Conference Coverage

Preop nivolumab plus chemo ‘a quantum leap’ in NSCLC therapy


AT AACR 2022

– For patients with resectable non–small cell lung cancer (NSCLC), further clinical data continue to show benefit from preoperative treatment with the immune checkpoint inhibitor nivolumab (Opdivo) with chemotherapy.

The combination resulted in significantly longer event-free survival and a 14-fold greater chance of having a pathological complete response compared with chemotherapy alone.

Adding immunotherapy (IO) to chemotherapy in the neoadjuvant setting represents “a quantum leap in lung cancer therapy,” commented David P. Carbone, MD, PhD, director of the James Thoracic Center at Ohio State University, Columbus.

“Combining IO with surgery I think is a new standard of care and will almost certainly improve overall survival [OS] in early-stage disease, for the first time in decades, in my entire career,” he said while discussing the new data at the annual meeting of the American Association for Cancer Research.

The data come from the phase 3 CheckMate 816 study, an open-label trial involving patients with stage IB-IIIA resectable NSCLC. The study was published in the New England Journal of Medicine to coincide with the presentation.

Results from this trial were the basis of the Food and Drug Administration’s recent approval of neoadjuvant therapy with nivolumab (Opdivo) and platinum-based chemotherapy in this population, which one expert described as “a turning point in how we treat resectable NSCLC.”

“Neoadjuvant IO has multiple theoretical advantages of over adjuvant IO,” commented Dr. Carbone. “CheckMate 816 suggests that practice will prove this theory correct.”

Importance of Neoadjuvant Immunotherapy

New details of the results were presented at the meeting by Nicolas Girard, MD, from Institut Curie in Paris.

Among 358 patients in the trial, the median event-free survival (EFS) was 31.6 months for patients randomly assigned to the combination of the immune checkpoint inhibitor nivolumab and platinum-base chemotherapy, compared with 20.8 months for patients assigned to chemotherapy alone. This translated into a hazard ratio for disease recurrence, progression, or death of 0.63 (P = .005).

In addition, 24% of patients assigned to the nivolumab plus chemotherapy arm had a pathological complete response (pCR) to neoadjuvant therapy, compared with only 2.2% of those assigned to chemotherapy alone (P < .001).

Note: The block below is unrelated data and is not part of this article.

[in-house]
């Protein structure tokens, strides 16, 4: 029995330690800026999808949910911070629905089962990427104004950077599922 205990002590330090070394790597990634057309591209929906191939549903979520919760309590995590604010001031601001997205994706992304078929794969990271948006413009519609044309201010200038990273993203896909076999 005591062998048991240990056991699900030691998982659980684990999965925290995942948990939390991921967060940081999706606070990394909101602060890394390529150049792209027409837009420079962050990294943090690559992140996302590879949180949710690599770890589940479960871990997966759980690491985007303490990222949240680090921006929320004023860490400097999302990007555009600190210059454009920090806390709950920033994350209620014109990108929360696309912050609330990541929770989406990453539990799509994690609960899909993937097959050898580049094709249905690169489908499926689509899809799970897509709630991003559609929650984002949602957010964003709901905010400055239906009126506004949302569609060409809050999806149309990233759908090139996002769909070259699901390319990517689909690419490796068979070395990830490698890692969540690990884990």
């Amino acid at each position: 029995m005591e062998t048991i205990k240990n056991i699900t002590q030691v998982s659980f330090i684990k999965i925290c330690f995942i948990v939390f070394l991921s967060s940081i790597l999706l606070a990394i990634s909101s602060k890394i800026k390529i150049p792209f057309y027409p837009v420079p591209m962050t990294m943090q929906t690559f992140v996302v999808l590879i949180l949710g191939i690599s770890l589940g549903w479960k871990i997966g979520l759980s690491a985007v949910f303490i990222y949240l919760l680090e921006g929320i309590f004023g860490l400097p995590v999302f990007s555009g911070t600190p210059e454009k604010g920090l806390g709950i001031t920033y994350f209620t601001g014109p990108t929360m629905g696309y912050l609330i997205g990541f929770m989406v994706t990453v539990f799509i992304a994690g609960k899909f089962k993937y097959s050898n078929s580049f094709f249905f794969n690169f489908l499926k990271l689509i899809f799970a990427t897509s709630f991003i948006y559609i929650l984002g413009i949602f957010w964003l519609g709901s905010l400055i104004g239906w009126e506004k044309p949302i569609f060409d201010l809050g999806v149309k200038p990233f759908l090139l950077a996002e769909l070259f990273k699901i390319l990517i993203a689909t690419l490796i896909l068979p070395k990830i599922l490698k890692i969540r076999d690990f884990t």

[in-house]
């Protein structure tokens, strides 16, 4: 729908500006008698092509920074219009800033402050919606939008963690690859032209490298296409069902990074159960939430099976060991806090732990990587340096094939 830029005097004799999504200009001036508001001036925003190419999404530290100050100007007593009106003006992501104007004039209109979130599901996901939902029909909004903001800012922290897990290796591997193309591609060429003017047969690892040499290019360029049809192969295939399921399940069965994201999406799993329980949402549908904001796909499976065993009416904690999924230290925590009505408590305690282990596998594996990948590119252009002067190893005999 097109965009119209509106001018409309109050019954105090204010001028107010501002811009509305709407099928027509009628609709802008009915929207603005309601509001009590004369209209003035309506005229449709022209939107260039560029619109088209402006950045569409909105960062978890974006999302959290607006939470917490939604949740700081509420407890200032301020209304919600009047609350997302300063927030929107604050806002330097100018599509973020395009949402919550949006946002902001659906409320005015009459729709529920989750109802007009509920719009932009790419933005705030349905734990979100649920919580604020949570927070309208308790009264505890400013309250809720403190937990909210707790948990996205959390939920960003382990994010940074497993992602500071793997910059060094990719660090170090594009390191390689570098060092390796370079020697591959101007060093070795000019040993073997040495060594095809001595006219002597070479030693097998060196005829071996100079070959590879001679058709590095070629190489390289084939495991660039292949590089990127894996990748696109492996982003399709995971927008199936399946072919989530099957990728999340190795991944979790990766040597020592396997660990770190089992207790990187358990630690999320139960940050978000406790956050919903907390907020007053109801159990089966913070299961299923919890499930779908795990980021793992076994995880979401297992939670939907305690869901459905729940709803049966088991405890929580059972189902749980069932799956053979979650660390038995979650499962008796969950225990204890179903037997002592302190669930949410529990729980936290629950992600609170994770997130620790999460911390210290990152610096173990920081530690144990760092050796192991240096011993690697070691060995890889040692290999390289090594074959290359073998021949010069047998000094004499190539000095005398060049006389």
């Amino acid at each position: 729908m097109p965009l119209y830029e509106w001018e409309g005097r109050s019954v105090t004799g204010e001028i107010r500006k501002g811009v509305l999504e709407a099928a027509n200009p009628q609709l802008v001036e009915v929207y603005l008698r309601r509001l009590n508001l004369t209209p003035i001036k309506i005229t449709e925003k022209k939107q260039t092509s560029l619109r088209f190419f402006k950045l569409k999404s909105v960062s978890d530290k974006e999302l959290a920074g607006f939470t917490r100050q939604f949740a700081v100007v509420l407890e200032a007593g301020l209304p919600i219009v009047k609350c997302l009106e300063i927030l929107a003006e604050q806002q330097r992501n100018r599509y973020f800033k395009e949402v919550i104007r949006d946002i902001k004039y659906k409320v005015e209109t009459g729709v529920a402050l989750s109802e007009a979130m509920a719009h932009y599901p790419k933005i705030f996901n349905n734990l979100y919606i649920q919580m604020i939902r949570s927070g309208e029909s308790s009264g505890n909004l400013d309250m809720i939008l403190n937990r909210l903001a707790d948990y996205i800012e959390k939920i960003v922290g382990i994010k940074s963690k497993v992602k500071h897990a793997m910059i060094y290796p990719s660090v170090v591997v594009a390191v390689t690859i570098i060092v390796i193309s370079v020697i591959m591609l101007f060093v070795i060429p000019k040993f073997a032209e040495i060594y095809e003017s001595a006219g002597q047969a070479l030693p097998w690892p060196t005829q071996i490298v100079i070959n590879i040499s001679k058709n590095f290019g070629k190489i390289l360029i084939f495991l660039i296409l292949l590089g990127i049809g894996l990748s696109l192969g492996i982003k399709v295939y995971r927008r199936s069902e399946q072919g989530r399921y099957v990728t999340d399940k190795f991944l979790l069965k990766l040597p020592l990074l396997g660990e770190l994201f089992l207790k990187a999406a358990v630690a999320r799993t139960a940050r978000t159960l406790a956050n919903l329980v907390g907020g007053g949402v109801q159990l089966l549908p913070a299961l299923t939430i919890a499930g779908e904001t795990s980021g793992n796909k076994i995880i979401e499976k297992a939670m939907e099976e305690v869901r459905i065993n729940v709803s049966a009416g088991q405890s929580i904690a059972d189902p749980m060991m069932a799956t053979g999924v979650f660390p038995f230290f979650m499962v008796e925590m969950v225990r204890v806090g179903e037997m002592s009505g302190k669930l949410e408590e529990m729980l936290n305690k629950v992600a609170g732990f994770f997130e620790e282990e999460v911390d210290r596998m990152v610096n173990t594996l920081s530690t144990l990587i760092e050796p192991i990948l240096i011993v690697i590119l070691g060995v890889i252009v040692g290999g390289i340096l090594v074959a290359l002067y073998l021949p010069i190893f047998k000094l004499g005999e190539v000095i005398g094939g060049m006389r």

Dr. Girard said the study provided important clues to the importance of neoadjuvant therapy for improving objective responses.

“Event-free survival was improved in patients with a pathological complete response, compared with those without, suggesting pCR is a surrogate endpoint for long-term outcomes in resectable non–small cell lung cancer, and this is the first time [this has been shown] in a randomized, phase 3 study,” he said.

Neoadjuvant slow to catch on

About one -fourth of all patients who are diagnosed with NSCLC have resectable disease, Dr. Girard and colleagues noted. However, 30%-55% of patients who undergo surgery with curative intent ultimately experience recurrence and die from their disease.

Neoadjuvant therapy may improve chances for complete resection and prevent or delay recurrence after surgery, but the absolute difference in 5-year recurrence-free survival and OS with neoadjuvant chemotherapy alone is only about 6%, they noted.

The new results suggest that adding neoadjuvant immunotherapy to chemotherapy will improve upon this, although so far, the OS data from this trial are immature.

In an interim analysis, the median OS rate was 83% at 2 years for patients treated with nivolumab plus chemotherapy, compared with 71% for patients treated with chemotherapy alone. The published results show a significant improvement in the two primary endpoints – EFS and pCR.

In an editorial accompanying the study, Christine M. Lovly, MD, PhD, from the Vanderbilt-Ingram Cancer Center at Vanderbilt University in Nashville, Tenn., commented that the results of the trial are expected to change practice.

“However, several issues remain to be addressed,” she wrote. “First, is a pathological complete response predictive of event-free survival? Can event-free survival be used as a surrogate endpoint for overall survival? Second, although not mandated for this trial, approximately 20% of the patients received postoperative therapy. Is adjuvant therapy necessary? What criteria should be used to select patients to receive adjuvant therapy?”

Dr. Lovly also pointed out that patients with tumors harboring mutations in the genes EGFR or ALK were excluded from the trial.

“Therefore, implementation of neoadjuvant therapies requires biomarker testing for patients with early-stage disease at the time of diagnosis, a considerable alteration in the routine practice of lung-cancer medicine,” she wrote.


Next Article: